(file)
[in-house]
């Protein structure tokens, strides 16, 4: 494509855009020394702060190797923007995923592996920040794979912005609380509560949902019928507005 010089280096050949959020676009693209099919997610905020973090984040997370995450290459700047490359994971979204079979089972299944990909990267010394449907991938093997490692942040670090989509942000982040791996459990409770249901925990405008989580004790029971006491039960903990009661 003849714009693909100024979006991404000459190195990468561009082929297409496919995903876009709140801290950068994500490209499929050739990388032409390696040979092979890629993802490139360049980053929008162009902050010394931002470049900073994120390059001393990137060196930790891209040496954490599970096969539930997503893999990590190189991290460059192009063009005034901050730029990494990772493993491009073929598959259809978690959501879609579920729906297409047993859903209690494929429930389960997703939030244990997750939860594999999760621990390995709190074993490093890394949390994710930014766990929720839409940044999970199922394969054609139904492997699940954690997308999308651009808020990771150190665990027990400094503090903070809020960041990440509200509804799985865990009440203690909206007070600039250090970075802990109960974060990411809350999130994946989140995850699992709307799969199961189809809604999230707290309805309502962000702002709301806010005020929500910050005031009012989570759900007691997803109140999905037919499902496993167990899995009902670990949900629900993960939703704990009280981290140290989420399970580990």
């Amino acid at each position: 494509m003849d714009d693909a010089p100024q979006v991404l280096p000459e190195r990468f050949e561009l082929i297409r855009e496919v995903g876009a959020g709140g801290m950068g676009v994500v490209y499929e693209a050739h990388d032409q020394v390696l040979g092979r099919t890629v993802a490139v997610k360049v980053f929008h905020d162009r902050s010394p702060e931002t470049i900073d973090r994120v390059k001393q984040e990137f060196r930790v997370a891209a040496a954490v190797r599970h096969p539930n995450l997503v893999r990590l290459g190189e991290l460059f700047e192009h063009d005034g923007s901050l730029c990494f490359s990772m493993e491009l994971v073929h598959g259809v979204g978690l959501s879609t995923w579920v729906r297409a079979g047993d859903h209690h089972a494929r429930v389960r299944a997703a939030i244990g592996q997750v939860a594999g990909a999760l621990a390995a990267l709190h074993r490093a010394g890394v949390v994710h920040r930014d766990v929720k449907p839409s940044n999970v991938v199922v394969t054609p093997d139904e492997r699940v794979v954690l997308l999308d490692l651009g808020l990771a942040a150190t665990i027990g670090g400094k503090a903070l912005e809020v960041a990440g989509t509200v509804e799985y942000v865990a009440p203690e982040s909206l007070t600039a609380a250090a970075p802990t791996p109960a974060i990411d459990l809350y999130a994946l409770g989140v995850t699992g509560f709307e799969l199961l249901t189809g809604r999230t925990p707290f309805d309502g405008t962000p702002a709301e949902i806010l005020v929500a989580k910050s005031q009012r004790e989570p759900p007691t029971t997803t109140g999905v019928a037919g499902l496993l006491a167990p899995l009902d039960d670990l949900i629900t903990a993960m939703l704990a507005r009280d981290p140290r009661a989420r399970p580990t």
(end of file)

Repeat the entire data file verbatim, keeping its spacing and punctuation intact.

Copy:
[in-house]
């Protein structure tokens, strides 16, 4: 494509855009020394702060190797923007995923592996920040794979912005609380509560949902019928507005 010089280096050949959020676009693209099919997610905020973090984040997370995450290459700047490359994971979204079979089972299944990909990267010394449907991938093997490692942040670090989509942000982040791996459990409770249901925990405008989580004790029971006491039960903990009661 003849714009693909100024979006991404000459190195990468561009082929297409496919995903876009709140801290950068994500490209499929050739990388032409390696040979092979890629993802490139360049980053929008162009902050010394931002470049900073994120390059001393990137060196930790891209040496954490599970096969539930997503893999990590190189991290460059192009063009005034901050730029990494990772493993491009073929598959259809978690959501879609579920729906297409047993859903209690494929429930389960997703939030244990997750939860594999999760621990390995709190074993490093890394949390994710930014766990929720839409940044999970199922394969054609139904492997699940954690997308999308651009808020990771150190665990027990400094503090903070809020960041990440509200509804799985865990009440203690909206007070600039250090970075802990109960974060990411809350999130994946989140995850699992709307799969199961189809809604999230707290309805309502962000702002709301806010005020929500910050005031009012989570759900007691997803109140999905037919499902496993167990899995009902670990949900629900993960939703704990009280981290140290989420399970580990």
């Amino acid at each position: 494509m003849d714009d693909a010089p100024q979006v991404l280096p000459e190195r990468f050949e561009l082929i297409r855009e496919v995903g876009a959020g709140g801290m950068g676009v994500v490209y499929e693209a050739h990388d032409q020394v390696l040979g092979r099919t890629v993802a490139v997610k360049v980053f929008h905020d162009r902050s010394p702060e931002t470049i900073d973090r994120v390059k001393q984040e990137f060196r930790v997370a891209a040496a954490v190797r599970h096969p539930n995450l997503v893999r990590l290459g190189e991290l460059f700047e192009h063009d005034g923007s901050l730029c990494f490359s990772m493993e491009l994971v073929h598959g259809v979204g978690l959501s879609t995923w579920v729906r297409a079979g047993d859903h209690h089972a494929r429930v389960r299944a997703a939030i244990g592996q997750v939860a594999g990909a999760l621990a390995a990267l709190h074993r490093a010394g890394v949390v994710h920040r930014d766990v929720k449907p839409s940044n999970v991938v199922v394969t054609p093997d139904e492997r699940v794979v954690l997308l999308d490692l651009g808020l990771a942040a150190t665990i027990g670090g400094k503090a903070l912005e809020v960041a990440g989509t509200v509804e799985y942000v865990a009440p203690e982040s909206l007070t600039a609380a250090a970075p802990t791996p109960a974060i990411d459990l809350y999130a994946l409770g989140v995850t699992g509560f709307e799969l199961l249901t189809g809604r999230t925990p707290f309805d309502g405008t962000p702002a709301e949902i806010l005020v929500a989580k910050s005031q009012r004790e989570p759900p007691t029971t997803t109140g999905v019928a037919g499902l496993l006491a167990p899995l009902d039960d670990l949900i629900t903990a993960m939703l704990a507005r009280d981290p140290r009661a989420r399970p580990t």